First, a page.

President Trump’s nomination of Amy Coney Barrett to the Supreme Court not only ads another wrinkle into an already unusual election cycle, but renews the debate over the appropriateness of the deliberation. Lindsey Graham was against confirming Supreme Court nominees before an election before he was for it. On the other hand, Joe Biden, Chuck Schumer, Barack Obama were in favor of it before they were against it.
Still, despite the attempts to appear outraged, no one should be surprised that this is happening the way it is. Though the timing of Ginsburg’s death is fitting for the chaos of 2020, the response by the respective parties is completely predictable. Yes, Republicans and Democrats alike are taking different positions now than they did in 2016. The reason the Republicans and Democrats are taking a different position is because the positions they took in 2016 do not serve their interests in 2020. It really is that simple.
More remarkable is the seemingly providential way in which people on the Supreme Court die at times that benefit President Trump.
More than a quarter of Trump voters surveyed in 2016 said that the Supreme Court was the “most important factor” in casting their votes. Only 18 percent of Hillary Clinton voters said the same. Without Antonin Scalia’s death in early 2016, Trump likely would not have been elected. Evangelicals were highly skeptical of the man but supported him in the hope that he would nominate someone to the Supreme Court who would be better than Hillary’s choice. And he did. Could it be that the death of Ruth Bader Ginsburg four years later will be the catalyst to his reelection as he again galvanizes the same base around another Supreme Court vacancy? That seems possible.
While the timing of death is a mystery, the motivations of politicians really are not. Politicians use their power to advance their interests. This is the most precedented thing there is in politics. The difference between 2016 and 2020 is that the president in 2016 did not have the political support to confirm his nominee. In 2020, the president does. Elections matter.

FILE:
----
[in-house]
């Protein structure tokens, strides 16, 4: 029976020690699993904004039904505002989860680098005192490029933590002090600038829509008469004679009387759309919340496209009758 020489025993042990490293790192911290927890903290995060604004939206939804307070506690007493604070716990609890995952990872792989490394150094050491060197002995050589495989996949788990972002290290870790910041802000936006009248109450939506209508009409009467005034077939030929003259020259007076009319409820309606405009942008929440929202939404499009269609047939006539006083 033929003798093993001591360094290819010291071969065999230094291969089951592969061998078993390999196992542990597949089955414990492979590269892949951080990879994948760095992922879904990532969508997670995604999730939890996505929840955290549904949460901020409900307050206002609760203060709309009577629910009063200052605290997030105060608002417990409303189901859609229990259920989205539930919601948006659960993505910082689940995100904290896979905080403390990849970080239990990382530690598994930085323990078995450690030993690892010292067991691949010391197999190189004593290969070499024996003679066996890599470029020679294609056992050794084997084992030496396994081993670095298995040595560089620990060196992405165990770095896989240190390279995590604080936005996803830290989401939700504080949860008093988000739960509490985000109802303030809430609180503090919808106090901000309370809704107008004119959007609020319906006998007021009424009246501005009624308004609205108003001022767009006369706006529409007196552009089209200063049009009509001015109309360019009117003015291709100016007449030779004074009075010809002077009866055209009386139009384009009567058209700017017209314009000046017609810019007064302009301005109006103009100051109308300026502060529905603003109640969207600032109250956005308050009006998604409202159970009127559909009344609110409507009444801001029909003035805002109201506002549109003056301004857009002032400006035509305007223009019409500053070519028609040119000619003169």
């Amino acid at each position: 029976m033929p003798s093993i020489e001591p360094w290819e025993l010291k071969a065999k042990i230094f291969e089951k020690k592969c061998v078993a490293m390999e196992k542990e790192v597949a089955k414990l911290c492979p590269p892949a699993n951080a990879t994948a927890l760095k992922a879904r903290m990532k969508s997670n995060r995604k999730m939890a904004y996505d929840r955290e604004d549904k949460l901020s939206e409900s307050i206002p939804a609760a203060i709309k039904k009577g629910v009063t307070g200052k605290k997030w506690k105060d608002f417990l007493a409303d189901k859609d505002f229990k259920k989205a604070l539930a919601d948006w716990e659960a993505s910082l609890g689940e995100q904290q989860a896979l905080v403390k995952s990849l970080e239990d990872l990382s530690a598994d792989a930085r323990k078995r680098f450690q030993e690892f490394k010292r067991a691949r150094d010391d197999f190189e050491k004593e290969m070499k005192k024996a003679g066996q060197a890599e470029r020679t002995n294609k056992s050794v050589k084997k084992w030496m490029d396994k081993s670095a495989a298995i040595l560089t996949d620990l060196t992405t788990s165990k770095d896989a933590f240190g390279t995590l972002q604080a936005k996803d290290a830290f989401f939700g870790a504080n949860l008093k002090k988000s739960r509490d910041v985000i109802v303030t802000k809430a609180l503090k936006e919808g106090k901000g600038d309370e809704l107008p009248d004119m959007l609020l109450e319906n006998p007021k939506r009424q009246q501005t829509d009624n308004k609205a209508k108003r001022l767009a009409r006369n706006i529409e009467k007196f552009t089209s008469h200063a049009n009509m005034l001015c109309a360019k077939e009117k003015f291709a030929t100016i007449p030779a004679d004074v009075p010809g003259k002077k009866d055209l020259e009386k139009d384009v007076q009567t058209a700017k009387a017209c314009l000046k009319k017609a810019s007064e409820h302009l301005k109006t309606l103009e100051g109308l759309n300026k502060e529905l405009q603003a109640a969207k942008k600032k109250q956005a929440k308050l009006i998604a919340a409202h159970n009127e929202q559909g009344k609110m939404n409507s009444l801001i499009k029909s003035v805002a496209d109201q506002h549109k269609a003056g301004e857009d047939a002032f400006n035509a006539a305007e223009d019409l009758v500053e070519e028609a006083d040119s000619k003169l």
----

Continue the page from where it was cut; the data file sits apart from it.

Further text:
If the roles were reversed, Republicans would be crying bloody murder about the hypocrisy of the Democrats and Democrats would be calmly explaining the importance of not going into this election with a tie on the Supreme Court. Still, in many ways, the protest is a show. Even though they say “you can’t do that,” what they really mean is “I don't want you to do that" and they know it. The only real rule is the Constitution. Everything else is opinion, preference, or protocol.
If the Constitution says you can, then you can. In this case, the Constitution says you can.
The real tragedy here is not that politicians are doing political things but that the Supreme Court has become such a high stakes game. We are, in many ways, ruled by an oligarchy of nine that creates policy, invents rights, and takes away rights without any accountability to the public. The president's most important job, it seems, is to appoint members of the oligarchy.
This is not how it was intended to be and is not how it should be. But it is how it is. Now, the ones who invented this game are the ones who are most bothered by the way the game is going. I hate it too.
I would be happy to go back to a world where elected officials are the most important policymakers in the country, but since the left has advanced virtually all their preferred policies (redefining marriage, redefining gender, inventing the right to abortion) through courts rather than Congress, they have created a nation full of people who care a lot about what happens on the court.
There is simply too much at stake to turn down an opportunity to select eleven percent of an oligarchy. Republicans know this, which is why they’re going to do it. Democrats know this too, which is why the situation makes them so angry. Frustration is understandable but indignation is unreasonable. Everyone is simply doing what they've always done. It just so happens that it’s more painful to lose when you thought you were about to win.